Second guest blog from mental health campaigner, Emily Nuttall. Here, she poignantly shares her mental health struggles and lived experience of an eating disorder.
Our guest blogger shares some personal accounts which some may find difficult to read, particularly if they’ve experienced trauma in the family and self-harm. Please go gently.

In the previous blog, I reference ‘my mask.’ I used it so well to hide my pain and mental health experiences.

A mixture of depression, anxiety, self-harm, suicidal thoughts, flashbacks, voices, autism and PTSD was a recipe that allowed anorexia to consume both my mind and body. In a way, this was terrifying, but in another, they were my best friends. I had never felt the safety blanket that it provided. I desperately needed it and it was there for me; it helped make everything feel ok. It helped me get through the trauma, turmoil, devastation and loss of control that life had thrown my way.

This made it so much harder for me to be open and accepting of help and support, which prevented me accessing treatment. I felt a lot of guilt and shame for being Emily.

I have recognised now there have been many contributing factors for my anorexia and other mental health problems it led to – including experiencing my father walking out of my life aged 3 and blaming myself, to then go through emotional and physical abuse for 10 years from my step-mum, who was my father’s new wife from the ages of 8-18. I kept this a secret; buried and internalised… witnessing and experiencing domestic violence, two devastating painful family breakdowns, and very traumatic and unexpected bereavements of my 3 very close family members.

My cerebral palsy and spine conditions have involved complex, scary treatments and endless surgery, giving me a loss of control and not feeling like I was in my body. I’ve experienced surgeons and doctors telling me that I could never be “overweight” otherwise I wouldn’t walk – giving me that fear that I needed to change. The combination of family illness, being a young carer, homelessness and accommodation challenges, school bullying, peer pressure, high education expectations culminated in me not knowing my place in the world – not feeling wanted or loved.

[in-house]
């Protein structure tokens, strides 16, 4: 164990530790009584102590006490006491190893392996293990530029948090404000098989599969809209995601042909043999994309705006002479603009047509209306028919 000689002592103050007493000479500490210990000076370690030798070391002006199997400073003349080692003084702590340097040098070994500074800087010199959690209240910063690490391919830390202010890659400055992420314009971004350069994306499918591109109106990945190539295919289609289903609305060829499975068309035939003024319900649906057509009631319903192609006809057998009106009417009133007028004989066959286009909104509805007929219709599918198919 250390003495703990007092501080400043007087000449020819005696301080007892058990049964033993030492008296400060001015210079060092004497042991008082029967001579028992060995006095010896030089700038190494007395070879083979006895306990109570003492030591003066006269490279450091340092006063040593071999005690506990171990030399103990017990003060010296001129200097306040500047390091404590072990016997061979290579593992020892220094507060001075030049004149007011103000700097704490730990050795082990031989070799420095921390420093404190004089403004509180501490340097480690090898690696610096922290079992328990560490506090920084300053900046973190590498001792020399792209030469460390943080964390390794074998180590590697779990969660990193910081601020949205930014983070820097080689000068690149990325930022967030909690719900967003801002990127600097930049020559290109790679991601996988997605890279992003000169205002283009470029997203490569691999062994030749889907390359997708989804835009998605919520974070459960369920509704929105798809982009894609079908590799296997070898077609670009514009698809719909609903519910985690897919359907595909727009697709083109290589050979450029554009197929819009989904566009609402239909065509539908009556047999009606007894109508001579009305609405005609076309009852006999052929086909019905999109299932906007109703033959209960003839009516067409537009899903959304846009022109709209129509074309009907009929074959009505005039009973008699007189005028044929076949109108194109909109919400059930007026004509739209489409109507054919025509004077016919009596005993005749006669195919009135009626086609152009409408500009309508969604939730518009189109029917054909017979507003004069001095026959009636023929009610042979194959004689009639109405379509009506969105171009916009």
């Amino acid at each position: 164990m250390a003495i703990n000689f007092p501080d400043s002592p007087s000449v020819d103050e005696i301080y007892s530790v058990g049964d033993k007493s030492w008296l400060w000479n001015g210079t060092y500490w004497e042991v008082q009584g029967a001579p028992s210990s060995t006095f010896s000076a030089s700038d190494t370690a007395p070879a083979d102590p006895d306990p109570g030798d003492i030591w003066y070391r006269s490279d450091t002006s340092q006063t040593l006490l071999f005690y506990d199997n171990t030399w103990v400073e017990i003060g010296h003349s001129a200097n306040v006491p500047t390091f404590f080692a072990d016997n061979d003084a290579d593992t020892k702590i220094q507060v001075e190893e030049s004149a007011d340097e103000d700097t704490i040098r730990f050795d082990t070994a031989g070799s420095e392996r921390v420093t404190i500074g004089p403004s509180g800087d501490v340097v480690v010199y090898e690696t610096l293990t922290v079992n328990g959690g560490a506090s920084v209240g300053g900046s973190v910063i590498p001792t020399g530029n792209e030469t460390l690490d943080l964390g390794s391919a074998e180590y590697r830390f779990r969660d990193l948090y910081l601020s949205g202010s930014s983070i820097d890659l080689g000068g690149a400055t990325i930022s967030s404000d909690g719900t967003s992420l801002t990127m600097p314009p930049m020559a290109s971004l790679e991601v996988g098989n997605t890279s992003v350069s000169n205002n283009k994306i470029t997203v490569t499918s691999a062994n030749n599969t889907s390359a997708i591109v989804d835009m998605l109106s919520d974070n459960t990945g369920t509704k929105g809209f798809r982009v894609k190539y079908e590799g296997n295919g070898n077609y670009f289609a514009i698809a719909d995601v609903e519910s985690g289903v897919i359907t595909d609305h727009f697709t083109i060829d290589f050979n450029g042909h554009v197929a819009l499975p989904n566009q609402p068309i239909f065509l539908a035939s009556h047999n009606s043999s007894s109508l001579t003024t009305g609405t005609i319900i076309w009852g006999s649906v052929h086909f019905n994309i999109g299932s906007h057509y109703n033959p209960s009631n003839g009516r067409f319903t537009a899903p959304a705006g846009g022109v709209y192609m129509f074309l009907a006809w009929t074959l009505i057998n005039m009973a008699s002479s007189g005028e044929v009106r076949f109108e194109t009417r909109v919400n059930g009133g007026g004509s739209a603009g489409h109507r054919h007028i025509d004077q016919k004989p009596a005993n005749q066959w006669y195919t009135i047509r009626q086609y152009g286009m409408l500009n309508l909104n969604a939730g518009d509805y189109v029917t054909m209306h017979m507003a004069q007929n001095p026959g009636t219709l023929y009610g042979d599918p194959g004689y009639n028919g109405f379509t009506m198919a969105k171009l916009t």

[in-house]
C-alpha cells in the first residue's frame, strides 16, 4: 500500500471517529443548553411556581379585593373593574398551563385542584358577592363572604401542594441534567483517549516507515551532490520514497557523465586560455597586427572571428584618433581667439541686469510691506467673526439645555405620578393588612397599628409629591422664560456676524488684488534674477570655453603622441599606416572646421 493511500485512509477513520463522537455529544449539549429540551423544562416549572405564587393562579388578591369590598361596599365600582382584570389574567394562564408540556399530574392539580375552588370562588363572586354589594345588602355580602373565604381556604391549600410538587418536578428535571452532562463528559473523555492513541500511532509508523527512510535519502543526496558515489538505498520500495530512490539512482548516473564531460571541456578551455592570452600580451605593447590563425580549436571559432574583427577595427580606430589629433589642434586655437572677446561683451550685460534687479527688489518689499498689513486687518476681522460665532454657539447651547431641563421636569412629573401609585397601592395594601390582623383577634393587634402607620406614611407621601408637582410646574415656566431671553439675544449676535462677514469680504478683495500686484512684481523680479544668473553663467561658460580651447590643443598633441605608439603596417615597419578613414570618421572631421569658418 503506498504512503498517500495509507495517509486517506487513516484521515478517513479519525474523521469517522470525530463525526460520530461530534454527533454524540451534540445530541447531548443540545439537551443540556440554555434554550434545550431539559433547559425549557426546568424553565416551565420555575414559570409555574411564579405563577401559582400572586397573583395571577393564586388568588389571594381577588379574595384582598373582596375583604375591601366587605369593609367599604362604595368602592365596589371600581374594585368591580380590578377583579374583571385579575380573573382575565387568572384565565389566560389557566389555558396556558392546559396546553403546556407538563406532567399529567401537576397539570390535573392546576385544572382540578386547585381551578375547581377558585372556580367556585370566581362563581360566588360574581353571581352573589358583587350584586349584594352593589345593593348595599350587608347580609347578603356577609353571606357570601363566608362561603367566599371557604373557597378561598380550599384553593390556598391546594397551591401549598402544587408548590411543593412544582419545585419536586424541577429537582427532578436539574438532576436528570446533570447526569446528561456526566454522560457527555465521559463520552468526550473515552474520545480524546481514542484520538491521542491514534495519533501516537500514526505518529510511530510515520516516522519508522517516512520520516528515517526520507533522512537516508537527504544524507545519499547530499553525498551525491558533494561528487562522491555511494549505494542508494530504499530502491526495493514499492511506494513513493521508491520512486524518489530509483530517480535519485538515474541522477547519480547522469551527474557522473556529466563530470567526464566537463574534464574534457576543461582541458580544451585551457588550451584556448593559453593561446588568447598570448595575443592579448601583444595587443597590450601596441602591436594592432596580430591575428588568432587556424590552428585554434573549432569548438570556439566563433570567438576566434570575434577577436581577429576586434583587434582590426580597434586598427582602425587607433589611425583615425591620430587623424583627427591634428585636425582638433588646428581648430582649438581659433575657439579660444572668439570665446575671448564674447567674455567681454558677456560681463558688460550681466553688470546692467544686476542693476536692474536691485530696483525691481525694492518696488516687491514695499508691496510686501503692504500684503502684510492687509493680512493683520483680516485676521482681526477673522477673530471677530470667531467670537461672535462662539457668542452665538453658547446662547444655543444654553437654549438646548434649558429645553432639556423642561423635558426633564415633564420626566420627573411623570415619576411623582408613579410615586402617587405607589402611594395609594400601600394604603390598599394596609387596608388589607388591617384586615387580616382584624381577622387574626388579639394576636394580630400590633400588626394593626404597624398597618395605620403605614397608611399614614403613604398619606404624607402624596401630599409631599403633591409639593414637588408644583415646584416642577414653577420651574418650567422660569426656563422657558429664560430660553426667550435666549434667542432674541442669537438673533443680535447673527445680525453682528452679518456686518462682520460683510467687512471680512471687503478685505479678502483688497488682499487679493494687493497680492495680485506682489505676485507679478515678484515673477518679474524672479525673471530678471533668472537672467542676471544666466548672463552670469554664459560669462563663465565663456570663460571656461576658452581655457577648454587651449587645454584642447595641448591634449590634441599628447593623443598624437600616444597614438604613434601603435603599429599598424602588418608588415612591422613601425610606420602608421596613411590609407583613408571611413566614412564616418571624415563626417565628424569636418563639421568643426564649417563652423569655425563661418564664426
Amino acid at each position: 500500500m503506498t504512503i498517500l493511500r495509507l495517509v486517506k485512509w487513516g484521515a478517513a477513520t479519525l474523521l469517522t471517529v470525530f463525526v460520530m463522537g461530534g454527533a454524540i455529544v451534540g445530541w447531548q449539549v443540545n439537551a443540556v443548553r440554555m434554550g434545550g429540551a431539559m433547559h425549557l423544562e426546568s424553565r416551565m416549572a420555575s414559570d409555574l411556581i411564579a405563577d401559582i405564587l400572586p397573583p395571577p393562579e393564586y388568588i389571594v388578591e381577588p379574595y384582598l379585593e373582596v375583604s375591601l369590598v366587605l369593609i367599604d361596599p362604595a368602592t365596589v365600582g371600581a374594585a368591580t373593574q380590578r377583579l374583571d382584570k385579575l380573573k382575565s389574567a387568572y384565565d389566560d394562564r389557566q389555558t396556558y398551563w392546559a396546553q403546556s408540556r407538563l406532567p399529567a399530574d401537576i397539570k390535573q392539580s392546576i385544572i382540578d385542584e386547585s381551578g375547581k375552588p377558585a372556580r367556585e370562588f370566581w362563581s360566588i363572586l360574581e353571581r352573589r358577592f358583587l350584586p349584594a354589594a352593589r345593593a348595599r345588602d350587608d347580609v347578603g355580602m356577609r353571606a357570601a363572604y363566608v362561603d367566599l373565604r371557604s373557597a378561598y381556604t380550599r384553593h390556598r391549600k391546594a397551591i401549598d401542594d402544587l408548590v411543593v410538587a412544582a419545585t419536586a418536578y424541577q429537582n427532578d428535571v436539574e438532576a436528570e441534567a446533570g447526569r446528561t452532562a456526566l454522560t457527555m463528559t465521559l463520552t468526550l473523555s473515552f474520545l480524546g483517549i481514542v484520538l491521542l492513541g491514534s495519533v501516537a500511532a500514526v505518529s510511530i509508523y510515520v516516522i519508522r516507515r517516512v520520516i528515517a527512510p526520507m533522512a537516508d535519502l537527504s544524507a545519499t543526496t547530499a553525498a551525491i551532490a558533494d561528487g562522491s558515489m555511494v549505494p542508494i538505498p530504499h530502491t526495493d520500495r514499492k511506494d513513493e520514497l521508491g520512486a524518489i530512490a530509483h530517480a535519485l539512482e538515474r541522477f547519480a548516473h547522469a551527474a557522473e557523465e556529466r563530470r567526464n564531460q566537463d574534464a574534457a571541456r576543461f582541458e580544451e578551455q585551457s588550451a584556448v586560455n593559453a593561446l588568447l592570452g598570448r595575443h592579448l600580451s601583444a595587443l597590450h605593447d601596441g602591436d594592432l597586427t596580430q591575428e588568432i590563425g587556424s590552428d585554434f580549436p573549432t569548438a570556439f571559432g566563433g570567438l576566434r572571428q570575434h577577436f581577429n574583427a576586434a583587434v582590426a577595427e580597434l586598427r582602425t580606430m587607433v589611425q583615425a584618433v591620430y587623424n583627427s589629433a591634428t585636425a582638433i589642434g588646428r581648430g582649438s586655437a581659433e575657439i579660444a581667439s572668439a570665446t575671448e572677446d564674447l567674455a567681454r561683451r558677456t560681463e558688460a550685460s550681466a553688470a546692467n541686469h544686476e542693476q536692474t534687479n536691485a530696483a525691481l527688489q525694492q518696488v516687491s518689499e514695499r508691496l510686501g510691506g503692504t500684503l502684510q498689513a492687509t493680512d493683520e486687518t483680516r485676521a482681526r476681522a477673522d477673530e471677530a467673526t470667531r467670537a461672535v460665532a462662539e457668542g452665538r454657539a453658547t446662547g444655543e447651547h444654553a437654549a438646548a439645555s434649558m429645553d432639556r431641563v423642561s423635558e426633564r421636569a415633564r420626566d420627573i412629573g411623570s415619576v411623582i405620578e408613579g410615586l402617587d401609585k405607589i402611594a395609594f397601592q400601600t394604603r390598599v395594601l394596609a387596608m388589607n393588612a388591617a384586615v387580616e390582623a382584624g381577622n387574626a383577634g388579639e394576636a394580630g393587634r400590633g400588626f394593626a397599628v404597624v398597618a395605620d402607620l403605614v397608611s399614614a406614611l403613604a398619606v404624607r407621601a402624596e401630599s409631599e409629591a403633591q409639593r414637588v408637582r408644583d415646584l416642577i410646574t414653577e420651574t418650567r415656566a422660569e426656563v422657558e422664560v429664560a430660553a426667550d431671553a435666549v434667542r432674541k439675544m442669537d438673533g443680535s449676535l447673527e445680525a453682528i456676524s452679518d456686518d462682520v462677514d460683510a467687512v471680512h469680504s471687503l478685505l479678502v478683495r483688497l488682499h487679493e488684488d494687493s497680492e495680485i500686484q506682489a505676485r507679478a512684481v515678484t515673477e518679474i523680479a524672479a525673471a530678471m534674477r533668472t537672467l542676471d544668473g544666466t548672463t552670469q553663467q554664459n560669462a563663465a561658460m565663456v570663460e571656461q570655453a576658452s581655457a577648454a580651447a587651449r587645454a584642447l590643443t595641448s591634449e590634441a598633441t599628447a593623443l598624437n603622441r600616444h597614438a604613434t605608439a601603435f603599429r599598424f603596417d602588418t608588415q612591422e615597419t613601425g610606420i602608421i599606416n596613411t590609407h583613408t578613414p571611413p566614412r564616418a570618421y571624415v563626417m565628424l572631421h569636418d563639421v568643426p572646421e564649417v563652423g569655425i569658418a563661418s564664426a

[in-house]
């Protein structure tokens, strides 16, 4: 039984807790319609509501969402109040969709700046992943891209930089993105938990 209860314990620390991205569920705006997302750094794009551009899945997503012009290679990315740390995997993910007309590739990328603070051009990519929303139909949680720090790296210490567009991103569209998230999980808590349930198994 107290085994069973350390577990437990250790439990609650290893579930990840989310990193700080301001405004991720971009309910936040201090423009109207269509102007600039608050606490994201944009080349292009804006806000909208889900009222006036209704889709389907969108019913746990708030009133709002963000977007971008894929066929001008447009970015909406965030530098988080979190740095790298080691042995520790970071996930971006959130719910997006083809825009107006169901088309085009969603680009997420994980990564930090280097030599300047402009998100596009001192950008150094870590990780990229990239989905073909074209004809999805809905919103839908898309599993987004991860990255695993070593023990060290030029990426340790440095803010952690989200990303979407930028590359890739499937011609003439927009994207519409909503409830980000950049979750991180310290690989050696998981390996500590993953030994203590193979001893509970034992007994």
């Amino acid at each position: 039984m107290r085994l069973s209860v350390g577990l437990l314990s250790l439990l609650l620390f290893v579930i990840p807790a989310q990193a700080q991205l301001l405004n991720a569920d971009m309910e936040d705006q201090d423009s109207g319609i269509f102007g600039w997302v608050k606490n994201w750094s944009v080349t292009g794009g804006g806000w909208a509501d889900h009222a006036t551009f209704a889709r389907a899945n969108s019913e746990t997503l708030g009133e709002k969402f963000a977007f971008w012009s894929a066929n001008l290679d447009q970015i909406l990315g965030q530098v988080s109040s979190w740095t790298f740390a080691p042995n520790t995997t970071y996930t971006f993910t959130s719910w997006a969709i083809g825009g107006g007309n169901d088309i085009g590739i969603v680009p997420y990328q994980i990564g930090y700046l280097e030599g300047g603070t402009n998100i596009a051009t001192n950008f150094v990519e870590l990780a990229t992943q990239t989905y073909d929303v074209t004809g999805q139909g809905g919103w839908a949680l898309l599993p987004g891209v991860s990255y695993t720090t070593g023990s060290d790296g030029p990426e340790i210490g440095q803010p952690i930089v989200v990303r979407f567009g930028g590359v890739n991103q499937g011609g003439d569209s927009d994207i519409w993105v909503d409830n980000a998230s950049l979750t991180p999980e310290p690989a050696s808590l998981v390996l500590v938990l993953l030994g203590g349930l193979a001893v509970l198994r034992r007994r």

“My cerebral palsy and spine conditions have involved complex, scary treatments and endless surgery, giving me a loss of control and not feeling like I was in my body.”


To everyone around me I was always trying to show a happy and smiling face on the outside, whilst in reality I was broken. I was hurting, listening to my best friend anorexia. I struggled with self-harm, restricting my food and excessively exercising. It was all I could concentrate on and think about in my foggy, clouded mind. The physical pain every time I denied myself food or harmed myself ‘helped’ numb my emotions and gave me the respite I desperately needed. I was angry and broken but instead of directing that anger to others, I directed it to myself.

Family relationships were broken beyond repair. I couldn’t and wouldn’t dare tell anyone of the emotional abuse I was going through. I was screamed at and told I was worthless, fat, ugly, a mistake and that I had ruined the family unit. I was told I didn’t deserve to be in this world. I witnessed terrifying violence and felt relationships breaking down around me.